Copyright is a complex topic. I won’t even try to give a complete overview here. Instead I want to focus on a specific issue: open access in academia. Or even more specific: open access in publicly financed research.

In the US, e.g., figures created by employs of the government during their work are public domain. This is exactly like it should be, right? Tax payers payed for it already, why should they have to pay again if they want to use it.

License statement below a figure in Wikipedia found, e.g., here.  To be honest I’m not sure how to properly attribute this, so lets go with this and lets hope I don’t get sued: CC BY-SA: Wikipedia

Recently I wanted to use a figure from the Austrian Zentralanstalt für Meteorologie und Geodynamik (ZAMG), a federal institution and found their copyright somewhat more restrictive. For personal use only, not very helpful, if you are trying to use it for a blog post like this. I get why they would want to prevent commercial usage of their work (they also sell their products) but for scientific, non-commercial use their work should be free for sure? To be fair, they replied within one day to my request and gave me permission to use the figure.

But this brings me to the point I want to make here, because we in academia are not a lot better: A lot of research is publicly funded, but still a lot of scientific journals have horrendous fees. That is “okay” as long as you are a scientist yourself, because normally your university will pay for your access (or not, depending on their financial situation ). A quick survey in neighboring offices brought me to this conclusion: a lot of articles are still behind pay-walls and we often don’t even realize it because the free university access kicks in automatically within the university network. But what is the justification towards an interested laymen, who “funded” the work with “her/his” tax money and then ends up with something like this:

Login mask from the American Meteorological Society (AMS).

or this:

Login mask from Nature. Merely $18 for an article and the authors probably also paid more then they would have in some open access journal, but hey, it’s Nature!

The alternative are so called open access journals or journals which at least allow the authors to publish their article under an open access license. Piled Higher and Deeper (PHD Comics) explains the idea behind open access in this awesome video (and yes I’m also wondering what exactly it is a closed access journal is paid for -except for its reputation):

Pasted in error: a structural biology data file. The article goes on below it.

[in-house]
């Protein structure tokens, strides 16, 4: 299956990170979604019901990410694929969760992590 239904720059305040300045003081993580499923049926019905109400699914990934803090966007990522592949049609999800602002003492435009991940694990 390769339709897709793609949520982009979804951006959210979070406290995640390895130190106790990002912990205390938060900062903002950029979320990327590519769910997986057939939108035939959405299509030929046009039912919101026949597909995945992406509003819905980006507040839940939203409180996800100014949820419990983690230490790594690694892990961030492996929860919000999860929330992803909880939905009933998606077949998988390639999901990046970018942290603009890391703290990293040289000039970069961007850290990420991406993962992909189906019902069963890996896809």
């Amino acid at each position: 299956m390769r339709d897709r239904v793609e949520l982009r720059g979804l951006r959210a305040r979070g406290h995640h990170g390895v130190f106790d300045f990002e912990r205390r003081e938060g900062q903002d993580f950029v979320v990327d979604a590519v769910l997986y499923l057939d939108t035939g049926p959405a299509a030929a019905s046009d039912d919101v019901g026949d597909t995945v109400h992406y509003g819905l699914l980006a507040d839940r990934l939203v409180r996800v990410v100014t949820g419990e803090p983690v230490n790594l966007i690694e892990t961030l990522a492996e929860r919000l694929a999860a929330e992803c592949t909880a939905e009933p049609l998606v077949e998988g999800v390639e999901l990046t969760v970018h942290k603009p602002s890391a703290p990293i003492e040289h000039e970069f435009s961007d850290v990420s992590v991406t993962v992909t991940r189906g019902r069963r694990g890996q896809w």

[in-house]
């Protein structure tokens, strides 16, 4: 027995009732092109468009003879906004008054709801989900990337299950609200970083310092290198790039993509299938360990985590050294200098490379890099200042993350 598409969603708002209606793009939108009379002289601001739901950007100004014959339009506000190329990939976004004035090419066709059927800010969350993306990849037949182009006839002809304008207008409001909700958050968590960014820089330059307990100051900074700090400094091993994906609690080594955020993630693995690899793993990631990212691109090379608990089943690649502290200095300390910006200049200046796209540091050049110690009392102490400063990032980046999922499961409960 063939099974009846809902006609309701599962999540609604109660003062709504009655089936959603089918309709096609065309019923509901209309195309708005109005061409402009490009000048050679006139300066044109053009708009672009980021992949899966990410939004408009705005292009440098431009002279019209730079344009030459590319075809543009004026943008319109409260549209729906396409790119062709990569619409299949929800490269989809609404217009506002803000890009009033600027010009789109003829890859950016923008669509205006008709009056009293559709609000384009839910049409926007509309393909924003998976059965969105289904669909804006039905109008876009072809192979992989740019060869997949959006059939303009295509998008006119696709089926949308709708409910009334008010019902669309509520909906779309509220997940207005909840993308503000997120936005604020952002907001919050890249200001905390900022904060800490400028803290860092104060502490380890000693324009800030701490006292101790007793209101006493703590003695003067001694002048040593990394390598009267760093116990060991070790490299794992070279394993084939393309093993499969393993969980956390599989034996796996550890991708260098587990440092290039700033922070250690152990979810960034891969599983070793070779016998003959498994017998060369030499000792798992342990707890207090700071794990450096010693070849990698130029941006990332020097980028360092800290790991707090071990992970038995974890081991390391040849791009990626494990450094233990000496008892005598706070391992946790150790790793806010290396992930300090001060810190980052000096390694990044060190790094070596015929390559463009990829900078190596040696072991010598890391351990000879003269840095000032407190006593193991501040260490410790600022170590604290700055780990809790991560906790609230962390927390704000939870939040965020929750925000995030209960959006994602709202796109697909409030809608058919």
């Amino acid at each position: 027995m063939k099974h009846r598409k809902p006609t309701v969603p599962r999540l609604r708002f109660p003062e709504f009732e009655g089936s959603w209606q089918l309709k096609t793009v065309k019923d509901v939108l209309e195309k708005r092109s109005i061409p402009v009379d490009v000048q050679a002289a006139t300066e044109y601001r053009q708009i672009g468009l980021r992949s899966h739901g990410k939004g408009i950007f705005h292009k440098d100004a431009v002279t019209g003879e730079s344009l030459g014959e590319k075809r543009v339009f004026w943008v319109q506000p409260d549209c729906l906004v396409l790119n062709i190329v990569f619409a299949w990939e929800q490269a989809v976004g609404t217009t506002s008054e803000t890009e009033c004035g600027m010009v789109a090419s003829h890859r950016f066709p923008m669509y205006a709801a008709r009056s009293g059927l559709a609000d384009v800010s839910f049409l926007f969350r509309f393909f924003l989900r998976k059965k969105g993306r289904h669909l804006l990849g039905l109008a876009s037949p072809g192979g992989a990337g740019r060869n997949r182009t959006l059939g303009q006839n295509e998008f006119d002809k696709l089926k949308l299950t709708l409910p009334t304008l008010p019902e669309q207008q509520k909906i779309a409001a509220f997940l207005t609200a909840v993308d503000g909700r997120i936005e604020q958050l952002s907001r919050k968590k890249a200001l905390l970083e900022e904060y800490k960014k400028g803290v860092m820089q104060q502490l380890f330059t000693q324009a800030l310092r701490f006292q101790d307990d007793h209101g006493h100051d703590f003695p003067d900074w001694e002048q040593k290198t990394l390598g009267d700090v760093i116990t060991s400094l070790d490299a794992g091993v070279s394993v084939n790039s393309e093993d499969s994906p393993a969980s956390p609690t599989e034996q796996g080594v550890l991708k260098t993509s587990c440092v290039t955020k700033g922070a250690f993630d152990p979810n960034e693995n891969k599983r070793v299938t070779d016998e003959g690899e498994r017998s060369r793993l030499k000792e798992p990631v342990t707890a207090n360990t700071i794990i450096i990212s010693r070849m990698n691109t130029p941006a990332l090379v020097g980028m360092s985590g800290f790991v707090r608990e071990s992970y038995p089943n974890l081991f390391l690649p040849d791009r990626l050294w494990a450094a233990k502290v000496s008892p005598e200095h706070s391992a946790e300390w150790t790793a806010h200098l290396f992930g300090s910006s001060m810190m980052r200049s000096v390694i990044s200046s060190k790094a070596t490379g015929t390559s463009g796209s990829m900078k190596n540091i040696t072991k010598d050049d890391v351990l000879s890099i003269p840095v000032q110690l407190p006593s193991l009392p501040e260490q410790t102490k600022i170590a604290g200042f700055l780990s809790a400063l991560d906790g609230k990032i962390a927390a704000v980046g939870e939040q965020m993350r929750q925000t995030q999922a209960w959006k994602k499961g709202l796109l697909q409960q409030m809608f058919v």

CC BY PHD Comics

One of the most popular open access licenses is the Creative Commons license, which is, for example, used by the journals of the European Geoscience Union.

Header of an open access paper in Atmospheric Chemistry and Physics. CC BY Brunner et al. 2016

But this option often puts the authors in an awkward position because open access articles are substantially more expensive than their closed access equivalents. And as long as not everybody is doing it, costs explode because you have to pay the open access fee on the one hand and on the other hand still have to pay for the access to all the other articles which are not yet open access. Furthermore, journal access is at the moment normally paid at university level, while the open access fees often have to be paid from the (often very limited) project budget. Although some universities like my university, the University of Graz, at least offer some additional funding (link in German) for open access publications.

And this is the crux of the matter, because -correctly and comprehensively implemented- open access publishing would leave everybody with the same amount of money: publishers because they are compensated by the higher fees publishing authors pay and authors because they don’t pay access fees any more. With one important difference: all articles would be freely accessible for everybody. Every interested citizen would be able to freely access every piece of publicly funded research — great isn’t it?

Actually it seems as if the idea is not that far way! Discussions have been going on for a while now. The Berlin Declaration on Open Access from 2003 composes a nice summary. At the 2015 EGU General Assembly a (moderately well visited) Great Debate on open access publishing was held and all the ideas were there. Open access and its implications were also discussed in a session at this years European Forum Alpbach (link in German). The Vienna Principles from the Open Access Network Austria (OANA) present a vision for scholarly communication in the future limited not only to open access but also including open science (link in German).

And finally: The council of the European Union in May 2016 agreed to further promote the mainstreaming of open access to scientific publications by continuing to support a transition to immediate open access as the default by 2020. Some founding agencies (like the Austrian FWF) already require results to be published as open access articles and, more importantly, supply funding. So there is hope that we are slowly but surely moving towards a system where knowledge which should be free is free.

Creative Commons License
If not stated otherwise the text and all pictures/figures are by Lukas Brunner and licensed under a Creative Commons Attribution-NonCommercial-ShareAlike 4.0 International License.